Although it's experienced a variety of incarnations, the Showbox today is a must-visit place to catch touring bands. Amid Art Deco columns, young and hip crowds clamor to hear and see their favorite groups. There's even a dance floor for them to show off their moves if the spirit strikes. Plus, several bars accommodate patrons with a good menu of libations. If hunger strikes, check out the Green Room for some Mexican-inspired pub grub. To be one of the first in the door, head to the Green Door (if you're 21 or older) before the show to enjoy food and drinks--and to get an earlier entrance. DJs play when bands aren't booked.
Dating to the late 19th century, this venue has been restored to the glory it knew as a movie theater in the 1920s. These days, you can catch acts as diverse as Boyz II Men and The Head and the Heart to Sturgill Simpson and The Beach Boys, and there's even the odd speaking engagement, too (think beloved figures from Dr. Maya Angelou to Anthony Bourdain). Enjoy the sumptuous, gilt-edged surroundings as you take in a show. The ambience is decadent; for example, three million crystal beads adorn 218 chandeliers and light fixtures. If dancing is called for, the seating area quickly converts to a stunning hardwood ballroom floor. The "wow" factor here is definitely worth the trip!
Columbia City Theater boasts one of the most intimate settings for live performances in Seattle, in a charming neighborhood south of the city. Since the venue reopened a few years back, its gotten rave reviews and attracted a flock of loyal fans. Built in 1917 as the first vaudeville theater in the state of Washington, the venue played a major roll in the Seattle jazz boom of the 1940s, hosting stars like Duke Ellington, Ella Fitzgerald and Fats Waller. The theater then served as a neighborhood cinema during the '50s and, in the '60s, the establishment resumed hosting live events yet again. In recent years, highlight performances have included those by The Fleet Foxes, Everclear, Head and the Heart, Pickwick, Damien Jurado, Sera Cahoone, Ravenna Woods, Mikey and Matty, Campfire OK, Grand Hallway and Ivan & Alyosha. Concert goers can first enjoy drinks in the adjoining bar, where local ales, creative cocktails and small plates fill the menu.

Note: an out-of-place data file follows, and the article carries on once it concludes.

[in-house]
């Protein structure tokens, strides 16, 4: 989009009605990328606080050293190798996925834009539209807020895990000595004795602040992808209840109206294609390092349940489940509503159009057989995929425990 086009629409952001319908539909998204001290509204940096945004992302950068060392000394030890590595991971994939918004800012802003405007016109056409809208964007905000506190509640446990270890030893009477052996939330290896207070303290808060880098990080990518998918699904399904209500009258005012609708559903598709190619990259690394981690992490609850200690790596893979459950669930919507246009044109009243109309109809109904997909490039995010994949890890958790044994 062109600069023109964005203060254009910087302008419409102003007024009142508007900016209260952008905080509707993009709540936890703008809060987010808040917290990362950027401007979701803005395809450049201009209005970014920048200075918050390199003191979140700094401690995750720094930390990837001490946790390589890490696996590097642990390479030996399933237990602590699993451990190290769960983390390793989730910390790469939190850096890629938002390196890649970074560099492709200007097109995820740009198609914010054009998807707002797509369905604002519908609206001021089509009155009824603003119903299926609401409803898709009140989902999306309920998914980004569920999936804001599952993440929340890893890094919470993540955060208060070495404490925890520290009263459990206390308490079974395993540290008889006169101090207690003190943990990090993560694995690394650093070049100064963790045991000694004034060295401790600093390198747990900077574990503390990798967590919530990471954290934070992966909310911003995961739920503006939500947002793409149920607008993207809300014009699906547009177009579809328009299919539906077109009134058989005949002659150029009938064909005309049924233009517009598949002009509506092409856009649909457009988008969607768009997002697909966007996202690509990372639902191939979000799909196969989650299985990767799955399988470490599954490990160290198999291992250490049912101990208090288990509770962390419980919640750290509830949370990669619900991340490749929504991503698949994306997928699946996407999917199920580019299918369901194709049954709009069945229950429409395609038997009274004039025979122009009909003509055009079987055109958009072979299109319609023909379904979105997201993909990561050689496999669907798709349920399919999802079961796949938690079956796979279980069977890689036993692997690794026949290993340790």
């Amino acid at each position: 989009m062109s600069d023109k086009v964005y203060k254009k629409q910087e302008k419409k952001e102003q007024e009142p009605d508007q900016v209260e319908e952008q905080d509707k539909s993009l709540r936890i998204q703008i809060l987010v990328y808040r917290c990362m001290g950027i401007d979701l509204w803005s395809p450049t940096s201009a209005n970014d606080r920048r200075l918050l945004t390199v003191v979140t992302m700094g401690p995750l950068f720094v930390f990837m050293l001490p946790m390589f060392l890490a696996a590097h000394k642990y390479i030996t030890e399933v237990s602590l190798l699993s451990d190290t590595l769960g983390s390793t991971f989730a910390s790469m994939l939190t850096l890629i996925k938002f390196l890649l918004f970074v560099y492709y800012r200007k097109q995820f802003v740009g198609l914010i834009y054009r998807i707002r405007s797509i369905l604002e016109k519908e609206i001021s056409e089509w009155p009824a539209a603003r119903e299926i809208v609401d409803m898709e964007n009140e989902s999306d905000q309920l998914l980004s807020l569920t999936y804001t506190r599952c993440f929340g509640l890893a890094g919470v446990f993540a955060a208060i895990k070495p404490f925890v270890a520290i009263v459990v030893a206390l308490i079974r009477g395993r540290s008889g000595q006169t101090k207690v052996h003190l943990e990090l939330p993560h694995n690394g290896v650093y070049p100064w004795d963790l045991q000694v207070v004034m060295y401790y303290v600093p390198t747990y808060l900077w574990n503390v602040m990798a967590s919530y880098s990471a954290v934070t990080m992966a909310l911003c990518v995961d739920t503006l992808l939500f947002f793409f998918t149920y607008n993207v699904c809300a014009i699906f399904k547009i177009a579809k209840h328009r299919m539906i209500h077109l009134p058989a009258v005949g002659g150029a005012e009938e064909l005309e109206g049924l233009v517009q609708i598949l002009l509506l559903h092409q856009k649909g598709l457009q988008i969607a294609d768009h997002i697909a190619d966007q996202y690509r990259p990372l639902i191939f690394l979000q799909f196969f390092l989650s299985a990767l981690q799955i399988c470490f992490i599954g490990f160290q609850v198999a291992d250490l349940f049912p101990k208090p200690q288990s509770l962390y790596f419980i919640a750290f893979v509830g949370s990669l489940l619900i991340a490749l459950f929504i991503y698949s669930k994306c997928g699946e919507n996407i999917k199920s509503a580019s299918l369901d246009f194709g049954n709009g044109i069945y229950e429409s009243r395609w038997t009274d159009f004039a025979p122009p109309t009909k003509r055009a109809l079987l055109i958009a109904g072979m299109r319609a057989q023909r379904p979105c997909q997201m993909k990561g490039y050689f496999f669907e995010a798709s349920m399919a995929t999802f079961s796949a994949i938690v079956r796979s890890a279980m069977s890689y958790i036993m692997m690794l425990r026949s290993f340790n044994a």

An eclectic lounge hides behind this unassuming storefront off Wallingford's main strip on 45th Street. Featuring live music almost every night of the week, it promises a unique mix of jazz, soul, R&B, and blues. DJs fill the gaps on off-nights. With a fairly small stage, the club delivers an intimate listening experience and a chance to connect with performers. A limited but solid menu, helpful servers, and well-poured drinks increase the attractiveness of this neighborhood gem. Try creative cocktails like the Cucumber and Orange Soda or The Mermaid, a refreshing mix of raspberry stole, muddled lemons, soda and a splash of cranberry juice.
This small, recently-revamped, hipster music venue slash Flying Squirrel Pizza joint proves a favorite among locals for the comfortable atmosphere, ample seating, decently priced covers, and quality of shows by up-and-coming but still obscure rock bands. The stage here is low for a face-to-face experience. Early birds hang out in the sectioned-off bar area up front to enjoy food and drinks before or after the set begins. The drinks are great and the pizza is even better. Though Ballard has several options for catching live music, this is one of the more intimate and cozy, in our opinion.